Watch: Charlotte Officer Only Turned On Body Camera After Keith Lamont Scott Was Shot

Watch: Charlotte Officer Only Turned On Body Camera After Keith Lamont Scott Was Shot

The official released tape is missing audio for the first 30 seconds.

Published September 27th

A full account of the moments preceding the Charlotte shooting of Keith Lamont Scott is not available because one of the responding officers failed to activate his body camera, which is a violation of department policy. 

After much pressure from the public and protesters, the Charlotte-Mecklenburg Police Department released two videos from the Scott shooting. However, neither of the videos provided definitive evidence as to whether or not Scott had a weapon.

The body camera footage showed an officer yelling at Scott with his weapon drawn. Another officer wearing a camera stood behind Scott’s truck, which he struck with his baton. Then another officer who was out of frame shot Scott four times and Scott fell to the ground.

However, the issue with this footage is that the audio is missing, which means two things: details from moments leading up to the shooting are absent and the officer failed to activate his body camera until after the shooting.

The CMPD provided their officers with Taser brand body cameras that are always on. However, because they are constantly on, they operate in a “buffer” setting. This means that only 30 seconds of audio-less footage is recorded before the officer activates the camera to start recording with audio.

“When you go on duty, you turn the camera on. But when you turn the camera on it is only in the buffer mode,” said Steve Tuttle, a spokesman for Taser. “What it’s doing is recording nothing but video. It’s recording constantly, but it’s only saving the last 30 seconds of video.”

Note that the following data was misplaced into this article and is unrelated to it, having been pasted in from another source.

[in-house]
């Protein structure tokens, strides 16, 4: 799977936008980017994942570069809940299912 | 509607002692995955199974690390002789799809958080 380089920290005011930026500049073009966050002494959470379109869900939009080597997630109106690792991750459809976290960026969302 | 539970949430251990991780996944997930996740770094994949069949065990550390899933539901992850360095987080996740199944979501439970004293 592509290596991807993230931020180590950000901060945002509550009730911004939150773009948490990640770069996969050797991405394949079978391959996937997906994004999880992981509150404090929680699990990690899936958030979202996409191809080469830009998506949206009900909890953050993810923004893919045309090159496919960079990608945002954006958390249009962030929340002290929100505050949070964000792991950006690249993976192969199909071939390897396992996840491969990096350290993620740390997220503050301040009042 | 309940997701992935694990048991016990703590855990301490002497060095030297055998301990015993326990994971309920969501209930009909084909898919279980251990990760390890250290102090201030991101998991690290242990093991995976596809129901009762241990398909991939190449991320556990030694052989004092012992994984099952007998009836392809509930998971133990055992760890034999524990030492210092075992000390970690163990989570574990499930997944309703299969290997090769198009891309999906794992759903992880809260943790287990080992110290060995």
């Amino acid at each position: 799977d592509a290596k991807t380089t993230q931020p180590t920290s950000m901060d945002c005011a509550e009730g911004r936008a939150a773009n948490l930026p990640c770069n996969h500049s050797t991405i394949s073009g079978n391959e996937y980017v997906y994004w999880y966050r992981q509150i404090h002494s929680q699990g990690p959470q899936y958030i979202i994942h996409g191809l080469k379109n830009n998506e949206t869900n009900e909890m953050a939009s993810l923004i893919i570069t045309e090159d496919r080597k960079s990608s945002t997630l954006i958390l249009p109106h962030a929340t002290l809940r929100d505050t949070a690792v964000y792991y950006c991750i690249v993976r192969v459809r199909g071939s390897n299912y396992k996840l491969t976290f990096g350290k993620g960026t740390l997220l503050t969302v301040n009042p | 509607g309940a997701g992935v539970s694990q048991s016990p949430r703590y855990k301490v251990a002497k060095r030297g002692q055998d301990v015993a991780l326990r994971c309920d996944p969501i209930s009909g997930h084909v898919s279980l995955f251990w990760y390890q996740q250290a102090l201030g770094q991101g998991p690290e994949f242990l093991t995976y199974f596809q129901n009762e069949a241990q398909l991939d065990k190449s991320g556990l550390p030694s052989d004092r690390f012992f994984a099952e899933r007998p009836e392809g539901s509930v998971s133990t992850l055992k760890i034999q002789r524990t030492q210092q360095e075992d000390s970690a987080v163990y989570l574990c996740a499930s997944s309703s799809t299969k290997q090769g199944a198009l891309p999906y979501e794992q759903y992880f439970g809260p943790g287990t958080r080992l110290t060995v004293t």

In order for the officer to activate the camera, they must double tap the large button on the camera. When the camera is activated, audio comes in to the footage and a double beep sound is heard. In the footage released by CMPD, the double beep occurs after Scott was shot.

CMPD policy states that all officers must activate their cameras as soon as they respond to a scene. The department has not identified the officer who failed to activate their camera and they also have not commented on any disciplinary actions that will be taken for breaking CMPD policy.

Justin Bamberg, attorney for Scott’s family, believes that had the officer activated his camera at the appropriate time, we may have more information surrounding the shooting.

“Information that we could have had is forever gone because of this officer’s failure to follow department policy and procedures,” Bamberg said. “Those policies exist for a reason, and there is a reason the CMPD equips its officers with body cameras — because body cameras provide visual evidence so that when tragic things do happen we don’t have to question exactly what happened.”

Written by Rachel Herron

(Photo: AP Photo/Emery P. Dalesio)

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